Tampa Bay area water users have no choice but to repair the regional reservoir. The 15 billion- gallon reservoir is a critical piece of a diversified, environmentally efficient system to supply water to Pinellas, Hillsborough and Pasco counties. But that doesn't take the sting out of a price tag that could reach $125 million. If anything, it underscores the lack of foresight, attention to detail and accountability that are eroding support for what should be a model of regional cooperation. Tampa Bay Water's elected board and its battle-scarred staff need to get the agency back on track.
The board approved a plan Monday to fix cracks in the four-year-old facility that have limited its use during the ongoing drought. The agency blames faulty design for a buildup of water between the basin's concrete lining and an underlying membrane. As water is drawn from the reservoir, pressure from moisture beneath cracks the concrete. Tampa Bay Water has spent millions of dollars to find the cause of the cracking, and it plans to spend hundreds of thousands more on short-term repairs before a permanent fix gets under way in 2011.
The cracking should not create cracks in a regional approach to supplying drinking water. The agency has succeeded in moving the region away from long and costly legal battles over access to water supplies, and it has met its targets to reduce groundwater pumping. While pumping has increased during the drought, the agency has been building an integrated supply system.
But all three major projects — the reservoir, surface water treatment facility and the seawater desalination plant — failed to deliver as promised. They took longer to build or more money to construct or operate than planned. While this summer's rains will fill the reservoir, the agency is suing the facility's designer, builder and construction manager to recoup the costs of repairs. The net effect is that the region's 2 million water customers have not gotten their money's worth, and the agency has lost the public's confidence.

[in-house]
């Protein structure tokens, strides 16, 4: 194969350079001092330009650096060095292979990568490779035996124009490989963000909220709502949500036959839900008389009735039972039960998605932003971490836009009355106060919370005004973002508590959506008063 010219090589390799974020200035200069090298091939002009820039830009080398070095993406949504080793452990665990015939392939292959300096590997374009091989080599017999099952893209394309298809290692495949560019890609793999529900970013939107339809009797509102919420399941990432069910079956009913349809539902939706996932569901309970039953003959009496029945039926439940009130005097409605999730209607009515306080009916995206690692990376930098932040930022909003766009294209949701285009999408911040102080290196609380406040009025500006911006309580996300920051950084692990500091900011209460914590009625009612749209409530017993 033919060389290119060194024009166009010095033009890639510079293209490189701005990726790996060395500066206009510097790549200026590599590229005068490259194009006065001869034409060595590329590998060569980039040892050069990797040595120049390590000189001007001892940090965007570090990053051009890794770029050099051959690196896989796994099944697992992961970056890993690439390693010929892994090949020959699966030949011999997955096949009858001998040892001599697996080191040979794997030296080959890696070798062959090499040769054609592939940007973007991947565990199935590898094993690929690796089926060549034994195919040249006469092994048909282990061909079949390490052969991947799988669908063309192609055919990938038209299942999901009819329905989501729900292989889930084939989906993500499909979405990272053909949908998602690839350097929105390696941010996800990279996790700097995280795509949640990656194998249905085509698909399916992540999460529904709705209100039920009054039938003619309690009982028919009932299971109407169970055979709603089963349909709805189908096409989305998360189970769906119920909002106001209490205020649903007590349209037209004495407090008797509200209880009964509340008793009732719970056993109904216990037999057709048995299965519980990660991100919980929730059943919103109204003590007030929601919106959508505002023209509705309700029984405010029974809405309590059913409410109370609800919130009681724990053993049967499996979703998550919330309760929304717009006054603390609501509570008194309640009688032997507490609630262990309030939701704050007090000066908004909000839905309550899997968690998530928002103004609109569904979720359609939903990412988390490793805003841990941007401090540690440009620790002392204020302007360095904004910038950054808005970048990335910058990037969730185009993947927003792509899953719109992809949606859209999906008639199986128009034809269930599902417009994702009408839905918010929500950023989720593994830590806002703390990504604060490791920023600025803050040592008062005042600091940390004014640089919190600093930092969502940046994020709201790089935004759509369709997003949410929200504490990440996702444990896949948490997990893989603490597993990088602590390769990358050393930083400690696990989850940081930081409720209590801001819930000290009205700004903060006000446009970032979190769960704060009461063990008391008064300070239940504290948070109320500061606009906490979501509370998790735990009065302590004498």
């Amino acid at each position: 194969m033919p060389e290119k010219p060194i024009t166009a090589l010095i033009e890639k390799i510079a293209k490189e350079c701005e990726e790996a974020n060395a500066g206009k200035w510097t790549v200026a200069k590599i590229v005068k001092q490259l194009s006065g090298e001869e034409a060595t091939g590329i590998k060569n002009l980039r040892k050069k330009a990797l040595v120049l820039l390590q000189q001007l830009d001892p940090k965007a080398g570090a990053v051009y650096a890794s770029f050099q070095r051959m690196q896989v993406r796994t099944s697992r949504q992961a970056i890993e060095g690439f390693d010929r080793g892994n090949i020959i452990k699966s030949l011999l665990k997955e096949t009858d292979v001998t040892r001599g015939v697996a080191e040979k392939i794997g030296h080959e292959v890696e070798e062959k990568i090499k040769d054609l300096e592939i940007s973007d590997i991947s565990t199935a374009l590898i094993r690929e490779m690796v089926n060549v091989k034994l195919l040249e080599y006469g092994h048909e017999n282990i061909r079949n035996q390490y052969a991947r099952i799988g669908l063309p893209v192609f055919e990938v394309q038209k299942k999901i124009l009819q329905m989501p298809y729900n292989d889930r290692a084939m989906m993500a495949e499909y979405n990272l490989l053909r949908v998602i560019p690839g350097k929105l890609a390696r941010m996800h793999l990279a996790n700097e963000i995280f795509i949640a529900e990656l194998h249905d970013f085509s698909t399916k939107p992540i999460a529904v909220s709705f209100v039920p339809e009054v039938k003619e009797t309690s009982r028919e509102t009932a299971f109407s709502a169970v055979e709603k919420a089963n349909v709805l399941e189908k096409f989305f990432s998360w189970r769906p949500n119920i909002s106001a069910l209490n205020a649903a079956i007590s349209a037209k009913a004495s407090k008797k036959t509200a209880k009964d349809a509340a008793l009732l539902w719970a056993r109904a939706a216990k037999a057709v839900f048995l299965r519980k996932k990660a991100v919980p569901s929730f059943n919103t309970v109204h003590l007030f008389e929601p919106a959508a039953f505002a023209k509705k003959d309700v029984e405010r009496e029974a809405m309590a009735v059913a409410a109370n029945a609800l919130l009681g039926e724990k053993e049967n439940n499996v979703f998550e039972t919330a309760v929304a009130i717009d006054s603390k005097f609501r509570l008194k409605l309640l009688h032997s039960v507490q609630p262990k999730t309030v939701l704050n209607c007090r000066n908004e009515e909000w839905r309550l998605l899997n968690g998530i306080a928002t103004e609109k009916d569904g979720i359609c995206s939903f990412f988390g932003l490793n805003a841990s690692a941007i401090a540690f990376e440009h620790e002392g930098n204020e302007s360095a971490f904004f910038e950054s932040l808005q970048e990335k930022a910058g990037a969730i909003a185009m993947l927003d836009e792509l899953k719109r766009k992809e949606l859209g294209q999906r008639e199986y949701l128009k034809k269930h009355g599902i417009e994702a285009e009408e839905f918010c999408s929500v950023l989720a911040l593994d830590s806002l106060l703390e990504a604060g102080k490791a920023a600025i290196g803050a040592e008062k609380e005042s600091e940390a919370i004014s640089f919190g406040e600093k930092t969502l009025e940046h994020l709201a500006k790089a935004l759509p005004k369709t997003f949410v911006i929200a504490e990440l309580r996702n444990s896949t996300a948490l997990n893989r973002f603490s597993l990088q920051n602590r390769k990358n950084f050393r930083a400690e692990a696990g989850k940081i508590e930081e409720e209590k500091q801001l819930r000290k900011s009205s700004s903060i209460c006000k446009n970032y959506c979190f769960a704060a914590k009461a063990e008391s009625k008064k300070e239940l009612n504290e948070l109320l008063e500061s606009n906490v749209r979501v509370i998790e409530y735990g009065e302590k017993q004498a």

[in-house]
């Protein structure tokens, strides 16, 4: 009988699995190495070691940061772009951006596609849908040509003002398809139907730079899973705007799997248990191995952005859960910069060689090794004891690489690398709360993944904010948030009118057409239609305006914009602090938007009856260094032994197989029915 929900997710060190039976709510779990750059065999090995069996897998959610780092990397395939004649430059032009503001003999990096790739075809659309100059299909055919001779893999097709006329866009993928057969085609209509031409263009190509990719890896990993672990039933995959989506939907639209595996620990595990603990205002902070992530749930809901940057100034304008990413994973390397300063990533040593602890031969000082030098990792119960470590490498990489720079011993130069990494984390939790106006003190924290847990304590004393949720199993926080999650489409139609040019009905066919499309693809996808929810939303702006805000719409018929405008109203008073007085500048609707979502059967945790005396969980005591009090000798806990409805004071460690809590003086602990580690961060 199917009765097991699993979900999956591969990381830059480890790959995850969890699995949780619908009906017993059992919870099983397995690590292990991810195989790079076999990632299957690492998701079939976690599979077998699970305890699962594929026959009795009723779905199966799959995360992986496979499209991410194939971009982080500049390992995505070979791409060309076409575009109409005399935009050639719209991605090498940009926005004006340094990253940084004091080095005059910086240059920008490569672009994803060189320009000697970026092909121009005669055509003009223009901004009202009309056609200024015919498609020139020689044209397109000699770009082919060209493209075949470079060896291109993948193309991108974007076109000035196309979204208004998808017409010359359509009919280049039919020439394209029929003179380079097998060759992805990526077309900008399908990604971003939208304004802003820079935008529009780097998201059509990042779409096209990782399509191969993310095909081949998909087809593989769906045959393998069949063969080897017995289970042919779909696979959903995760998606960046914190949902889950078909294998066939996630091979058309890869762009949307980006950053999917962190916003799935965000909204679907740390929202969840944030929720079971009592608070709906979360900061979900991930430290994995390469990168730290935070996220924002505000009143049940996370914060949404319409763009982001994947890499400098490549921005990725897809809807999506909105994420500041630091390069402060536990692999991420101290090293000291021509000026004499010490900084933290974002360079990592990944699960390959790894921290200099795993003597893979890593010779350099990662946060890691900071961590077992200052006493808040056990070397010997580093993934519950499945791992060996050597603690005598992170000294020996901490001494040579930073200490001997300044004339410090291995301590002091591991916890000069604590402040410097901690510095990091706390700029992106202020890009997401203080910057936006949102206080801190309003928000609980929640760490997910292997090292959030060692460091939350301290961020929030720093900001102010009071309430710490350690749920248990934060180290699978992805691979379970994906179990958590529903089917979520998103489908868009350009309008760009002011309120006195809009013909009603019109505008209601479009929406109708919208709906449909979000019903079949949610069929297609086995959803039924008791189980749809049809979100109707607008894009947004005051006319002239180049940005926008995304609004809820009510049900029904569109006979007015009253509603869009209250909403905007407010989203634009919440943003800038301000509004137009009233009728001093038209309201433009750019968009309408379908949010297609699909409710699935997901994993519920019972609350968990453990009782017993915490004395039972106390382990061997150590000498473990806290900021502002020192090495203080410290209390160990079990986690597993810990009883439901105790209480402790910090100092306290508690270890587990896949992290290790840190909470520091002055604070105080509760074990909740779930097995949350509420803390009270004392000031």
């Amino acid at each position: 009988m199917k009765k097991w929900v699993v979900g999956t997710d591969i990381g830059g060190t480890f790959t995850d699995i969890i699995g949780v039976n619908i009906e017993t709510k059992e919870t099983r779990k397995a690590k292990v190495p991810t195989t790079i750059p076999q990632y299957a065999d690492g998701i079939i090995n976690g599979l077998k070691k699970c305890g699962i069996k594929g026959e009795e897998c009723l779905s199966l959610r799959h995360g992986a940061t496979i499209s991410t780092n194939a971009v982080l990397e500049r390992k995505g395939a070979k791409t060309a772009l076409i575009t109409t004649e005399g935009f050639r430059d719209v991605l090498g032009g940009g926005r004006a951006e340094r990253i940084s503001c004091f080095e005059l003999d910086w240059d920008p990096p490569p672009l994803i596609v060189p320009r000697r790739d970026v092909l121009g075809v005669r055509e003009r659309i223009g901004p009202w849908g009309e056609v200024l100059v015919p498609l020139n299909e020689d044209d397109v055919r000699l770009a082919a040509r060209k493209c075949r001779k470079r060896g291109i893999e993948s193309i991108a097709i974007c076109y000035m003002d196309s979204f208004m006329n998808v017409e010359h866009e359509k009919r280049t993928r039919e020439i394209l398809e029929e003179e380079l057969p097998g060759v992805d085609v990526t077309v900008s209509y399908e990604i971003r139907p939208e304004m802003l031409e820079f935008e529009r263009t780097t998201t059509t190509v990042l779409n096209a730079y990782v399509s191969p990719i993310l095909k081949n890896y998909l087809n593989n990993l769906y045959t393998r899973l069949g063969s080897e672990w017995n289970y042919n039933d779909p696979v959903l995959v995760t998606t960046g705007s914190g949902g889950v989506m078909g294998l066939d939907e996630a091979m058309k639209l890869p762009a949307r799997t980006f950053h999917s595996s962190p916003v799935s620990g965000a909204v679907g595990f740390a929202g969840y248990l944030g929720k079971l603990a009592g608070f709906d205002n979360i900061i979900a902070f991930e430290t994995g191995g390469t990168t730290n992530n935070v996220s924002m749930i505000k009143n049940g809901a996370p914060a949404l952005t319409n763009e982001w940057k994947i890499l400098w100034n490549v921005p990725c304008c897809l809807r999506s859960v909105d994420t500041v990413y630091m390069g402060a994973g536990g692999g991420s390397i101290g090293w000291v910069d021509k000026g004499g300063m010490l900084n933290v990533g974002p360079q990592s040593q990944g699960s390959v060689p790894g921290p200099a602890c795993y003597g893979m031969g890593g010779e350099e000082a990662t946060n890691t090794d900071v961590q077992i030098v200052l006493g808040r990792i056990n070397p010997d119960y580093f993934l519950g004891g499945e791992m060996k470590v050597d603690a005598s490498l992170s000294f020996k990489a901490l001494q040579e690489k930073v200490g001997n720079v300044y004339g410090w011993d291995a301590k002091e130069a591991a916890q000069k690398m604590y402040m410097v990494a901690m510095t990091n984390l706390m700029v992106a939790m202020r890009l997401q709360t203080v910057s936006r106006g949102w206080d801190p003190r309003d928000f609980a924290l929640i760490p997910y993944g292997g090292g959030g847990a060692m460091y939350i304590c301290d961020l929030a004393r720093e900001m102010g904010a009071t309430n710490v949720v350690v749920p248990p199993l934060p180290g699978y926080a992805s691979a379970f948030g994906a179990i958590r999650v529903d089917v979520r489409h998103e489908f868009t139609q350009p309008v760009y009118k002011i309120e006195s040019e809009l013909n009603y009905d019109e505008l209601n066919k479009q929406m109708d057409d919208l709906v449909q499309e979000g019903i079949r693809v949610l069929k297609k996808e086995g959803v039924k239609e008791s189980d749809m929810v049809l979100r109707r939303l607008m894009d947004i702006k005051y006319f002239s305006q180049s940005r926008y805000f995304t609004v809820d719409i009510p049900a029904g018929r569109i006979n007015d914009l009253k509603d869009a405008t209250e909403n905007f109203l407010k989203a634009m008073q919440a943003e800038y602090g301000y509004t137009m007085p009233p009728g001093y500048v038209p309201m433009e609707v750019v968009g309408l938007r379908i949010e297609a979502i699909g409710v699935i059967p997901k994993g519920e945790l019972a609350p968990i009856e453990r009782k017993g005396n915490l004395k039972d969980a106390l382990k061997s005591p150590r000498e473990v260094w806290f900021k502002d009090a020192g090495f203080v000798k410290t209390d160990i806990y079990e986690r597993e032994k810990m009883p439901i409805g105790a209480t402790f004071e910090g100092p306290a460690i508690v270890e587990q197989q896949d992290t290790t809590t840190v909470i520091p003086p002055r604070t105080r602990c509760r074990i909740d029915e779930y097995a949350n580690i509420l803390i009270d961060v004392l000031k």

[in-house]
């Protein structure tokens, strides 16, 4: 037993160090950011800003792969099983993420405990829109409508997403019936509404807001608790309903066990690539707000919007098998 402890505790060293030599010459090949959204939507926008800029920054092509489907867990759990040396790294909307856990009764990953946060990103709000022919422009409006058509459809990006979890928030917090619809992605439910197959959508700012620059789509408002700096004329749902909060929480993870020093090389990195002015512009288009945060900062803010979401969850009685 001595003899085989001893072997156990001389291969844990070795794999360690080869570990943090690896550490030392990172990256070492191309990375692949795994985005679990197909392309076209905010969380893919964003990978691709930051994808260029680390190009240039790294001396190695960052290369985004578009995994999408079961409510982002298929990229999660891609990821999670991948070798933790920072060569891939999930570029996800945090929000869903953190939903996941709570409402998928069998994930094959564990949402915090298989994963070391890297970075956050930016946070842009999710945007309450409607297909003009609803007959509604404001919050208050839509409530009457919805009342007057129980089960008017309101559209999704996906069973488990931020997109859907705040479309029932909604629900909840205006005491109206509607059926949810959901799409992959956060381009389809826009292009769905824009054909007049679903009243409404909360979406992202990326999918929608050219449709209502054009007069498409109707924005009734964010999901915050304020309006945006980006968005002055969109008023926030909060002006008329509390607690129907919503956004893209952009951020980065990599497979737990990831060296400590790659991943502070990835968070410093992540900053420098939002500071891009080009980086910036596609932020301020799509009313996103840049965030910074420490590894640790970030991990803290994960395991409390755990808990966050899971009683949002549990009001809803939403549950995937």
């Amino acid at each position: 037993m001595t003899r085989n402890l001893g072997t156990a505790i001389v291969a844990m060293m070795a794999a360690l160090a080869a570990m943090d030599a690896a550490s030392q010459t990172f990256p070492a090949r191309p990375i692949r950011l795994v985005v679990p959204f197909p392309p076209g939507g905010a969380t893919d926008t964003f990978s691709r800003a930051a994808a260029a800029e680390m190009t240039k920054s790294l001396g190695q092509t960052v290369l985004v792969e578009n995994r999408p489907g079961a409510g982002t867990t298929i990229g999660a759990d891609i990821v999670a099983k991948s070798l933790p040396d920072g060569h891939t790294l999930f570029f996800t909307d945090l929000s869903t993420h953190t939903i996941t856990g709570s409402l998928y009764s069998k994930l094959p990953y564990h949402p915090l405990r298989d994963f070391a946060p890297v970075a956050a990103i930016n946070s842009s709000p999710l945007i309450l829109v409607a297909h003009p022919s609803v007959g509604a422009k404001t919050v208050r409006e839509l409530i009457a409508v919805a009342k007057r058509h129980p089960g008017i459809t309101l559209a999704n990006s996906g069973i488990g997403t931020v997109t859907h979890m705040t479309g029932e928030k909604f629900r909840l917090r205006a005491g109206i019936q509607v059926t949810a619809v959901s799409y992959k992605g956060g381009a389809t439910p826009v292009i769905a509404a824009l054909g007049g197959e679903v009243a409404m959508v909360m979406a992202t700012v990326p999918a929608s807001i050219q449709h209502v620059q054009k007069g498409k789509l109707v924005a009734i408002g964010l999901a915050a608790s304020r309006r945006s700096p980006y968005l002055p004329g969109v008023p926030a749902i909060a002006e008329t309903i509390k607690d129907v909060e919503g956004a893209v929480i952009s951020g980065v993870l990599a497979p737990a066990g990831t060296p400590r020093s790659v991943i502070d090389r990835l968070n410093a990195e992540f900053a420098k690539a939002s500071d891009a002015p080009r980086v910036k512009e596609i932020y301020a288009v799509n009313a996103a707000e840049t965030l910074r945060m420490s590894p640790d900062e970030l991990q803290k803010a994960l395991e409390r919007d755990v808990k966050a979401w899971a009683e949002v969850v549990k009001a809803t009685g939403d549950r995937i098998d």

The projects may have come online during his predecessor's tenure, but general manager Gerald Seeber, hired last year, is responsible now. His job should hinge on fixing the reservoir. The agency may rely on consultants for advice, but the senior staff needs to be accountable. An outside peer review process for major projects might help, but the staff would still need the expertise and candor to make informed recommendations to the board.
Board members, who are elected officials from the three county member governments, also too easily distance themselves from the agency's mistakes. Because none are directly elected to Tampa Bay Water, it is unlikely the board members would face political consequences for financial disasters that would otherwise ruin political careers. The board should hold an annual session, similar to a shareholders meeting, in all three jurisdictions it serves. Ratepayers would have an opportunity to challenge the board over the agency's performance, and board members would have a chance to explain how they are overseeing the agency and delivering water for a reasonable price.
The Tampa Bay area is going to have to continue to approach big challenges, from drinking water to mass transit to health care to business recruitment, on a regional basis. It is important for Tampa Bay Water to set a better example.